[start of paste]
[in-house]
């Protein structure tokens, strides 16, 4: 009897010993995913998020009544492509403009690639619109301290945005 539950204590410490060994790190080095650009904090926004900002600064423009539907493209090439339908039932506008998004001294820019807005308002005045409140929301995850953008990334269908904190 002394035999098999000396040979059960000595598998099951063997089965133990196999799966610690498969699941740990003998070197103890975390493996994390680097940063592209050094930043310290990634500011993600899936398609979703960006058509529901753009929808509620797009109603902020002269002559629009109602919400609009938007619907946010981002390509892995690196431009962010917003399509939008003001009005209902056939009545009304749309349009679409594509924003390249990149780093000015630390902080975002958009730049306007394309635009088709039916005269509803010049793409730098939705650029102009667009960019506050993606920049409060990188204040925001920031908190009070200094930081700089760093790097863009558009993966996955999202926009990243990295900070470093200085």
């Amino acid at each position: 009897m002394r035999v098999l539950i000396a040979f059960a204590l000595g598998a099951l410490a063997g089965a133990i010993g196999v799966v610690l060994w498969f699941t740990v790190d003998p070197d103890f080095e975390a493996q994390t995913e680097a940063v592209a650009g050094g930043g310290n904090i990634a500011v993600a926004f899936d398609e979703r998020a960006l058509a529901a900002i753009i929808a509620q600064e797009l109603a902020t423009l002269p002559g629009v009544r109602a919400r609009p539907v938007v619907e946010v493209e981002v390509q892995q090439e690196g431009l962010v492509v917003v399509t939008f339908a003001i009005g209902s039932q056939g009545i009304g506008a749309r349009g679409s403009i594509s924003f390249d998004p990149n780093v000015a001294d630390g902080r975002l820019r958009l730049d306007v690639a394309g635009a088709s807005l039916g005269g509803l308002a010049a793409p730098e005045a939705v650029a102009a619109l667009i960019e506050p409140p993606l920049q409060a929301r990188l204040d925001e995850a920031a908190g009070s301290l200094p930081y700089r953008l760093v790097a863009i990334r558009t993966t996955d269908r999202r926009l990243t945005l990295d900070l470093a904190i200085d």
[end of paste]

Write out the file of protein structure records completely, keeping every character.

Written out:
[in-house]
């Protein structure tokens, strides 16, 4: 009897010993995913998020009544492509403009690639619109301290945005 539950204590410490060994790190080095650009904090926004900002600064423009539907493209090439339908039932506008998004001294820019807005308002005045409140929301995850953008990334269908904190 002394035999098999000396040979059960000595598998099951063997089965133990196999799966610690498969699941740990003998070197103890975390493996994390680097940063592209050094930043310290990634500011993600899936398609979703960006058509529901753009929808509620797009109603902020002269002559629009109602919400609009938007619907946010981002390509892995690196431009962010917003399509939008003001009005209902056939009545009304749309349009679409594509924003390249990149780093000015630390902080975002958009730049306007394309635009088709039916005269509803010049793409730098939705650029102009667009960019506050993606920049409060990188204040925001920031908190009070200094930081700089760093790097863009558009993966996955999202926009990243990295900070470093200085």
């Amino acid at each position: 009897m002394r035999v098999l539950i000396a040979f059960a204590l000595g598998a099951l410490a063997g089965a133990i010993g196999v799966v610690l060994w498969f699941t740990v790190d003998p070197d103890f080095e975390a493996q994390t995913e680097a940063v592209a650009g050094g930043g310290n904090i990634a500011v993600a926004f899936d398609e979703r998020a960006l058509a529901a900002i753009i929808a509620q600064e797009l109603a902020t423009l002269p002559g629009v009544r109602a919400r609009p539907v938007v619907e946010v493209e981002v390509q892995q090439e690196g431009l962010v492509v917003v399509t939008f339908a003001i009005g209902s039932q056939g009545i009304g506008a749309r349009g679409s403009i594509s924003f390249d998004p990149n780093v000015a001294d630390g902080r975002l820019r958009l730049d306007v690639a394309g635009a088709s807005l039916g005269g509803l308002a010049a793409p730098e005045a939705v650029a102009a619109l667009i960019e506050p409140p993606l920049q409060a929301r990188l204040d925001e995850a920031a908190g009070s301290l200094p930081y700089r953008l760093v790097a863009i990334r558009t993966t996955d269908r999202r926009l990243t945005l990295d900070l470093a904190i200085d």